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8 things Royal Caribbean trademarked but never did anything with

In:
27 Oct 2020
By: 
Matt Hochberg

Royal Caribbean often trademarks words or phrases that it thinks may have a business use down the line, but these trademarks do not always get used.

Royal Caribbean recently filed a trademark for something called a "tracelet", and while it remains to be seen what that registration might be for, it is a good opportunity to look back at some notable trademarks that were never used (yet).

These trademarks are filed with the United States Patent and Trademark Office, and Royal Caribbean typically registers a couple dozen over the course of a year.

Here is a list of 8 trademarks Royal Caribbean filed recently, but I have not found anything that they have done with them.

Seaface

The current health crisis lead Royal Caribbean to trademark a name for its own brand of sanitary masks named "seaface".

The trademark was filed on April 8, 2020 and is intended for cruise ship services. The trademark lists it as a "medical apparatus".

In June, Royal Caribbean Group Chairman and CEO Richard Fain said they would not go ahead with any plans for a seaface mask, "that was one idea that was thrown out of which we're not pursuing."

Anchors Up

On February 15, 2020, Royal Caribbean trademarked "Anchors Up" and it sounds like it might have been their own brand of wine.

The registration says it is intended to cover the categories of wine; Red wine; White wine.

Thus far, I have yet to hear or see any reference to a cruise line branded wine.

Floating Vistas

Trademark registrations are always vague, and "Floating Vistas" registration matches that, with simply a description of being for "cruise ship services".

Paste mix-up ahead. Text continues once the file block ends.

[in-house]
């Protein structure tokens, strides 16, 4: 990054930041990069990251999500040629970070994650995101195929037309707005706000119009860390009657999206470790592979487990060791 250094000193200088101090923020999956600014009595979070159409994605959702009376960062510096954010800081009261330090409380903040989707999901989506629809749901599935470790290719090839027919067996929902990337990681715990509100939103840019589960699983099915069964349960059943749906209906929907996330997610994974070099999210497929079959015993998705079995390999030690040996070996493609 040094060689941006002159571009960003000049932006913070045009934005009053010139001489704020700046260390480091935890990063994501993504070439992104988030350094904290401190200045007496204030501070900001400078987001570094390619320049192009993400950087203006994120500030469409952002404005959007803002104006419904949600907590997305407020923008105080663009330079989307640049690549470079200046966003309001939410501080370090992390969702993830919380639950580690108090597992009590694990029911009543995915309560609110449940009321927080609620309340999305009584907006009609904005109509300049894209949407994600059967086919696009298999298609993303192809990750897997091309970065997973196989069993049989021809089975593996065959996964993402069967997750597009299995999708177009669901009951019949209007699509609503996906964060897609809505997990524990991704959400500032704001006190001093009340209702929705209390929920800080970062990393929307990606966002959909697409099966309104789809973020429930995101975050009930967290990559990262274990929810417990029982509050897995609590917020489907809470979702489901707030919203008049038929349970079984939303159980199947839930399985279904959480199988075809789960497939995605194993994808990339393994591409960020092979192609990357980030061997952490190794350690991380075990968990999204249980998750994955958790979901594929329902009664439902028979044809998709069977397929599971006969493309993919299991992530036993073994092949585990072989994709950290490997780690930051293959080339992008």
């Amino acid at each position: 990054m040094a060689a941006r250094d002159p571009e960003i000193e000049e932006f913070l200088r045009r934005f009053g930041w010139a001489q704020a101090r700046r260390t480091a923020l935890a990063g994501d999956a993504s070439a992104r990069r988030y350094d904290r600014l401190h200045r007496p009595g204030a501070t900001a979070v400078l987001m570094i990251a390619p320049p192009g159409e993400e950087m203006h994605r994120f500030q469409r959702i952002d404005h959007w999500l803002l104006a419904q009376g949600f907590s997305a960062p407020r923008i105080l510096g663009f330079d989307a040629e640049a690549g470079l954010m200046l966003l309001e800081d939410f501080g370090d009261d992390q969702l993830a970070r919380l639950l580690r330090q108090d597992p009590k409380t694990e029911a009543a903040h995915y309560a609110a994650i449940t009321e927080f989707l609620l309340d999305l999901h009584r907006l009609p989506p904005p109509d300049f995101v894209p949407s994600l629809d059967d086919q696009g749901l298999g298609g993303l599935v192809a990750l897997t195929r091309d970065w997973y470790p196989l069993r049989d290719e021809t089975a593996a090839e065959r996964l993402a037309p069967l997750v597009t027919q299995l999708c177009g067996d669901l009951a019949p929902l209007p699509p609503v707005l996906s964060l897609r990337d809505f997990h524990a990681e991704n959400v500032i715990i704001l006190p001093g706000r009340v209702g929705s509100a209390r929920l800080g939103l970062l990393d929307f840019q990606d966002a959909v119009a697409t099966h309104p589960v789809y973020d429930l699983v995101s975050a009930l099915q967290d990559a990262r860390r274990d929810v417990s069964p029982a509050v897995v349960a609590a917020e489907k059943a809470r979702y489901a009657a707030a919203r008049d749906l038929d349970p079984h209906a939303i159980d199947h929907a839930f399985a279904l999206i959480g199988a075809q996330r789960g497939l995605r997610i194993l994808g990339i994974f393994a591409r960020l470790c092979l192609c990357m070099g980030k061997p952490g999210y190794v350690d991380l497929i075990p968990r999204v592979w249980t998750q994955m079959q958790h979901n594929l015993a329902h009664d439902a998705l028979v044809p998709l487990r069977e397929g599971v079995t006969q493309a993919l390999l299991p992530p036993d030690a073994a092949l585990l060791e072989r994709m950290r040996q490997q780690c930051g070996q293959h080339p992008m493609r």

It is possible this is/was intended for the floating cabanas at Perfect Day at CocoCay.  The Coco Beach Club features floating cabanas, and perhaps Floating Vistas sounded like a better marketable name.

Cox & Kings

In January 2020, Royal Caribbean filed a trademark for "Cox & Kings", which sounds like perhaps its own type of British pub.

However, the trademark almost sounds like a hotel brand name.

"Trademark registration is intended to cover the categories of hotel and motel services; restaurant and catering services, arranging and booking of facilities for meetings, conferences, and for exhibitions; reservation services for hotel accommodation, arranging and booking of temporary accommodations, booking agency services for hotel accommodation, arranging and booking of campground and caravan facilities, arranging and letting holiday accommodation, letting of and reservation of tourist accommodation, tourist agency and tourist office services, namely, booking accommodations for others."

The filing was rejected because of a likelihood of confusion between it and three existing trademarks.

Rec Room

Also registered in January was a trademark for "Rec Room", which is described as "intended to cover the category of cruise ship services".

The registration also listed as for use with "night club services", indicating perhaps it would be the name of a new club.

Like Cox & Kings, it was rejected as well for likely confusion with three other trademarks.

Bohio Beach Bar

Royal Caribbean made two different trademark registrations for "Bohio" and "Bohio Beach Bar", and once again fell under the catch-all category of "intended to cover the category of cruise ship services".

The word "bohio" is Spanish, and refers to a small timber dwelling with thatched roof in the Caribbean.

The registration lists it as under an additional category of "bar services", and the words "beach bar" later appear in the registration as well.

Both registrations were approved.

Thrillamanjaro

A play on words for the famous mountain in Africa, "Thrillamanjaro" was registered by Royal Caribbean as the name of a water slide.

"Recreational services in the nature of a water slide."

While no water slide has been announced with that name, the trademark was approved in April 2020 and could still be used later.

Cruise ship names

The most well-known examples of Royal Caribbean filing a trademark but not doing anything with it are cruise ship names.

Royal Caribbean regularly trademarks names of cruise ships that it might use later. Part of the process for coming up with cruise ship names is brain storming new names, and finalists get trademarked.

Here are some recent cruise ship names that never got used (yet):

  • Metropolis of the Seas
  • Eon of the Seas
  • Gallant of the Seas
  • Phenom of the Seas
  • Emblem of the Seas
  • Passion of the Seas
  • Pulse of the Seas
  • Joy of the Seas
  • Apex of the Seas
  • Valhalla of the Seas
  • Sunrise of the Seas